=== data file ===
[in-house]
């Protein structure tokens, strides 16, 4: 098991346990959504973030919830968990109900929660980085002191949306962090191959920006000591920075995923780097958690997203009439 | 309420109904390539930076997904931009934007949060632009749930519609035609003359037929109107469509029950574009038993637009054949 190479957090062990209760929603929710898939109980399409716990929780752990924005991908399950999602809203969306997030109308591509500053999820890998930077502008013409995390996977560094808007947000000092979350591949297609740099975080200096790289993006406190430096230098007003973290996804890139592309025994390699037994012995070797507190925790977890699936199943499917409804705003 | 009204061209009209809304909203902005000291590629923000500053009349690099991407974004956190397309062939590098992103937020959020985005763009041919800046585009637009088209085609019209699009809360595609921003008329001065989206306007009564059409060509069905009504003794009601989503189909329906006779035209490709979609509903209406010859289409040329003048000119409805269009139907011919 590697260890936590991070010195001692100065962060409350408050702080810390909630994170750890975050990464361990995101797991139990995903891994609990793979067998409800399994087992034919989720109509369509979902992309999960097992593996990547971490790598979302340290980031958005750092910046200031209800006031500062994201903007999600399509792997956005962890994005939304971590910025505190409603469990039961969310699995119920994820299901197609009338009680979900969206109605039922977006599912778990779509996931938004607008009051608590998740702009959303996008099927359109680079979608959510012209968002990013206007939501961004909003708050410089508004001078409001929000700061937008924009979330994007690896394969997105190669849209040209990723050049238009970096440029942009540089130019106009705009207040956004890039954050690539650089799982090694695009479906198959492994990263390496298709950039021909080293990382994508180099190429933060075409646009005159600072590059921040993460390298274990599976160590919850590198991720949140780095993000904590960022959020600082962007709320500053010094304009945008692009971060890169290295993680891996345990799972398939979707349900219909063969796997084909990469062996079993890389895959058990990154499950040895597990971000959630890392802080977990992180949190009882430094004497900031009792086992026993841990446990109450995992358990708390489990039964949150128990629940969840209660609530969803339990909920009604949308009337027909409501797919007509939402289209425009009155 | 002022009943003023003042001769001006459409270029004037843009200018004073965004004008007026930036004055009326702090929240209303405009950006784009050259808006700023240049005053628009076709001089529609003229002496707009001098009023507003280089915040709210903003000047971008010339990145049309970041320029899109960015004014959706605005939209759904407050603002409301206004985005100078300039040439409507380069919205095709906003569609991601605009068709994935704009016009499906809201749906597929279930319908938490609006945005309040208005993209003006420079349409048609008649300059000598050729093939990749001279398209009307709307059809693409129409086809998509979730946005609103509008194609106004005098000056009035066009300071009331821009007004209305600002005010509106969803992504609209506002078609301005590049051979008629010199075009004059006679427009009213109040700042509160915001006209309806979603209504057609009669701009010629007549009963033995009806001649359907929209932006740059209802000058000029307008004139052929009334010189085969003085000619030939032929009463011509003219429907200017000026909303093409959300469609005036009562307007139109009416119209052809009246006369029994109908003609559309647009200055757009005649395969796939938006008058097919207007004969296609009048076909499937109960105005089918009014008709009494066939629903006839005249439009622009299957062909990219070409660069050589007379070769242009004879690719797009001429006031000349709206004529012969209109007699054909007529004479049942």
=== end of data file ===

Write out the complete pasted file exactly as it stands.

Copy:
[in-house]
């Protein structure tokens, strides 16, 4: 098991346990959504973030919830968990109900929660980085002191949306962090191959920006000591920075995923780097958690997203009439 | 309420109904390539930076997904931009934007949060632009749930519609035609003359037929109107469509029950574009038993637009054949 190479957090062990209760929603929710898939109980399409716990929780752990924005991908399950999602809203969306997030109308591509500053999820890998930077502008013409995390996977560094808007947000000092979350591949297609740099975080200096790289993006406190430096230098007003973290996804890139592309025994390699037994012995070797507190925790977890699936199943499917409804705003 | 009204061209009209809304909203902005000291590629923000500053009349690099991407974004956190397309062939590098992103937020959020985005763009041919800046585009637009088209085609019209699009809360595609921003008329001065989206306007009564059409060509069905009504003794009601989503189909329906006779035209490709979609509903209406010859289409040329003048000119409805269009139907011919 590697260890936590991070010195001692100065962060409350408050702080810390909630994170750890975050990464361990995101797991139990995903891994609990793979067998409800399994087992034919989720109509369509979902992309999960097992593996990547971490790598979302340290980031958005750092910046200031209800006031500062994201903007999600399509792997956005962890994005939304971590910025505190409603469990039961969310699995119920994820299901197609009338009680979900969206109605039922977006599912778990779509996931938004607008009051608590998740702009959303996008099927359109680079979608959510012209968002990013206007939501961004909003708050410089508004001078409001929000700061937008924009979330994007690896394969997105190669849209040209990723050049238009970096440029942009540089130019106009705009207040956004890039954050690539650089799982090694695009479906198959492994990263390496298709950039021909080293990382994508180099190429933060075409646009005159600072590059921040993460390298274990599976160590919850590198991720949140780095993000904590960022959020600082962007709320500053010094304009945008692009971060890169290295993680891996345990799972398939979707349900219909063969796997084909990469062996079993890389895959058990990154499950040895597990971000959630890392802080977990992180949190009882430094004497900031009792086992026993841990446990109450995992358990708390489990039964949150128990629940969840209660609530969803339990909920009604949308009337027909409501797919007509939402289209425009009155 | 002022009943003023003042001769001006459409270029004037843009200018004073965004004008007026930036004055009326702090929240209303405009950006784009050259808006700023240049005053628009076709001089529609003229002496707009001098009023507003280089915040709210903003000047971008010339990145049309970041320029899109960015004014959706605005939209759904407050603002409301206004985005100078300039040439409507380069919205095709906003569609991601605009068709994935704009016009499906809201749906597929279930319908938490609006945005309040208005993209003006420079349409048609008649300059000598050729093939990749001279398209009307709307059809693409129409086809998509979730946005609103509008194609106004005098000056009035066009300071009331821009007004209305600002005010509106969803992504609209506002078609301005590049051979008629010199075009004059006679427009009213109040700042509160915001006209309806979603209504057609009669701009010629007549009963033995009806001649359907929209932006740059209802000058000029307008004139052929009334010189085969003085000619030939032929009463011509003219429907200017000026909303093409959300469609005036009562307007139109009416119209052809009246006369029994109908003609559309647009200055757009005649395969796939938006008058097919207007004969296609009048076909499937109960105005089918009014008709009494066939629903006839005249439009622009299957062909990219070409660069050589007379070769242009004879690719797009001429006031000349709206004529012969209109007699054909007529004479049942």